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Shocked! Shocked to hear the EIA underestimates renewables! October 22, 2017

Posted by Maury Markowitz in power grid.
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When I was still on the front lines of the PV market, we would look forward to receiving the latest US Energy Information Administration’s (EIA) reports. Invariably they predicted a price for PV that was much higher than what we were shipping it out at retail, and every year we managed to ship a non-insignificant portion of what they said the entire US’s installations would be.

 

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Error? What error?

Everyone knew their predictions were way off, but as the official mouthpiece of the industry it was hard to argue that they weren’t the “official numbers”. Well no longer; the Natural Resources Defense Council had Statista review the EIA’s numbers, and it makes me laugh all over again.

 

Let’s just cut right to the chase here: according to the EIA’s 2006 predictions, the US would have a total of 0.8 GWp of PV installed by 2016.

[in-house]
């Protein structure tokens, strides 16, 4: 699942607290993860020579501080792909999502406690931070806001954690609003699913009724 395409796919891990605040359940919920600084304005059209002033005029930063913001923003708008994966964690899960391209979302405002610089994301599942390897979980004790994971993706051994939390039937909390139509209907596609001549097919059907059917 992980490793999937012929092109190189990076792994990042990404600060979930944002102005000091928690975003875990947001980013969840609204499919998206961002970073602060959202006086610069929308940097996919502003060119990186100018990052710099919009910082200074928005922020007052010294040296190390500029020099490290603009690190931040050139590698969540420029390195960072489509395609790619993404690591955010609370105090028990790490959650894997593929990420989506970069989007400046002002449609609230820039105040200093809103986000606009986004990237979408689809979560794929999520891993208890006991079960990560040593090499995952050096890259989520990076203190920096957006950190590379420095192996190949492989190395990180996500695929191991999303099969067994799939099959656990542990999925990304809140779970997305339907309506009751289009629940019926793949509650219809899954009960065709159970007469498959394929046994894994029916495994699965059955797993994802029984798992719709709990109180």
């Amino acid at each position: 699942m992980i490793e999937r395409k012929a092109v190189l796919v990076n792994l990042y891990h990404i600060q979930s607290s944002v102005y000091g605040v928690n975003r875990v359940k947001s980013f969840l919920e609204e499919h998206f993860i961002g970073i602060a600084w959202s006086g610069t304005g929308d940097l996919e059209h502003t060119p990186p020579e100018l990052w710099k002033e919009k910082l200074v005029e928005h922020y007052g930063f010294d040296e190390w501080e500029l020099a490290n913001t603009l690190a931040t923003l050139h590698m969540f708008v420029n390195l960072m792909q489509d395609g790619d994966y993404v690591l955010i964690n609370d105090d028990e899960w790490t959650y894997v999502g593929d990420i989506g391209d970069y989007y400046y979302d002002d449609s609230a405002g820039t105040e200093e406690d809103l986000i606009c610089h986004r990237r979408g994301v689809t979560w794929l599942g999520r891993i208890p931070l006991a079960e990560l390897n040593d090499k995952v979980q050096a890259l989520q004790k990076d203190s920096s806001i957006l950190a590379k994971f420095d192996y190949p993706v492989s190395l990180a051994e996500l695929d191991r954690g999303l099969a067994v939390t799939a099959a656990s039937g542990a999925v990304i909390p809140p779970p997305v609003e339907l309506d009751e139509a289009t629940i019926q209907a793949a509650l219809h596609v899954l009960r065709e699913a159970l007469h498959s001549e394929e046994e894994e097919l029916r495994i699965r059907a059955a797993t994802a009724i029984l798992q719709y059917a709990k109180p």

Reality? In 2016 the US installed 14.6 GWp of new PV. That is, they installed over 18 times as much PV in that year alone than the EIA predicted would be installed in total by that point.

That’s the most painful example, but the same is true for every other source. Wind installations are underestimated by almost four times, and natural gas by 8 times.

Now the EIA is a government body, and their reporting process takes its time so they’re always basing their predictions on older data. But even then, there’s no excuse for this to continue now that the trend is clear. Yet it does continue.

In their 2015 version, they predicted that total PV capacity would double by 2026. But even as they were writing those words, there was already enough installations contracted that they would, and did, hit that number this year (2017). That report also calls for wind installs to increase to 6.5 GW a year between 2017 and 2030, but that number was already the average for 2004 to 2014, before they even started the report.

A number of industry observers have commented on why this keeps happening. The charitable suggest this is due to the rapidly falling costs of the new sources. I tend to blame the fact that it’s easier to get information from a dozen companies running reactors than the thousands running wind turbines or the millions running PV on their roofs.

But to paraphrase, you try to do a good job because it’s hard, and these reports really have no excuse.

Comments»

1. Paul F. Dietz (@PaulFDietz) - August 15, 2018

If you could predict the future, would YOU be working for the EIA?


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